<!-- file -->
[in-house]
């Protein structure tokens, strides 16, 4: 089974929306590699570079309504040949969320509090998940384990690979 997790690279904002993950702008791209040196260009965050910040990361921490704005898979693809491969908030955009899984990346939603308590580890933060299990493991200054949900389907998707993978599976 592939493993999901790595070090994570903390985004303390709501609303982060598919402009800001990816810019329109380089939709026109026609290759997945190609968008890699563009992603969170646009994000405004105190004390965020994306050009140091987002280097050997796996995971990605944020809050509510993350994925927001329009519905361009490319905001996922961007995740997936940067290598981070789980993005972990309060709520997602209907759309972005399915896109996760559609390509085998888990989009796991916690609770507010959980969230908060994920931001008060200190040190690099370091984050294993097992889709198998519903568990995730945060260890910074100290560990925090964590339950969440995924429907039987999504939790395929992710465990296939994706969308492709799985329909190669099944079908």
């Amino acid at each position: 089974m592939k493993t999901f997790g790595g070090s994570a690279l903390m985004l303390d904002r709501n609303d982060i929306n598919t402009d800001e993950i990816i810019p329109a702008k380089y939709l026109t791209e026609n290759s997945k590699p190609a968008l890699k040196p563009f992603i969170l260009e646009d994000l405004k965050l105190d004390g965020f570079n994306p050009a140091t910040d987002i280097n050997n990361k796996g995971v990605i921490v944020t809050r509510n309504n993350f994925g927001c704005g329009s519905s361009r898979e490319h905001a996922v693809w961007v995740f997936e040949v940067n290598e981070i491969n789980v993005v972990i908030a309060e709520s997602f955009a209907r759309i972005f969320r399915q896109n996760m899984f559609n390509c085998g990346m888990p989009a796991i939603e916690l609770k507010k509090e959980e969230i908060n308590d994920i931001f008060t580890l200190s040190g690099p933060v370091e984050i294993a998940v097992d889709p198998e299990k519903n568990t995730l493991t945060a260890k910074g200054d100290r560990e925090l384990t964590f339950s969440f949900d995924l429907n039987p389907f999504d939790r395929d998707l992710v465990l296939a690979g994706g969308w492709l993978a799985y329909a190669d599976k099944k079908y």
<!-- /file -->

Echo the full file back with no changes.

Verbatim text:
[in-house]
């Protein structure tokens, strides 16, 4: 089974929306590699570079309504040949969320509090998940384990690979 997790690279904002993950702008791209040196260009965050910040990361921490704005898979693809491969908030955009899984990346939603308590580890933060299990493991200054949900389907998707993978599976 592939493993999901790595070090994570903390985004303390709501609303982060598919402009800001990816810019329109380089939709026109026609290759997945190609968008890699563009992603969170646009994000405004105190004390965020994306050009140091987002280097050997796996995971990605944020809050509510993350994925927001329009519905361009490319905001996922961007995740997936940067290598981070789980993005972990309060709520997602209907759309972005399915896109996760559609390509085998888990989009796991916690609770507010959980969230908060994920931001008060200190040190690099370091984050294993097992889709198998519903568990995730945060260890910074100290560990925090964590339950969440995924429907039987999504939790395929992710465990296939994706969308492709799985329909190669099944079908």
């Amino acid at each position: 089974m592939k493993t999901f997790g790595g070090s994570a690279l903390m985004l303390d904002r709501n609303d982060i929306n598919t402009d800001e993950i990816i810019p329109a702008k380089y939709l026109t791209e026609n290759s997945k590699p190609a968008l890699k040196p563009f992603i969170l260009e646009d994000l405004k965050l105190d004390g965020f570079n994306p050009a140091t910040d987002i280097n050997n990361k796996g995971v990605i921490v944020t809050r509510n309504n993350f994925g927001c704005g329009s519905s361009r898979e490319h905001a996922v693809w961007v995740f997936e040949v940067n290598e981070i491969n789980v993005v972990i908030a309060e709520s997602f955009a209907r759309i972005f969320r399915q896109n996760m899984f559609n390509c085998g990346m888990p989009a796991i939603e916690l609770k507010k509090e959980e969230i908060n308590d994920i931001f008060t580890l200190s040190g690099p933060v370091e984050i294993a998940v097992d889709p198998e299990k519903n568990t995730l493991t945060a260890k910074g200054d100290r560990e925090l384990t964590f339950s969440f949900d995924l429907n039987p389907f999504d939790r395929d998707l992710v465990l296939a690979g994706g969308w492709l993978a799985y329909a190669d599976k099944k079908y």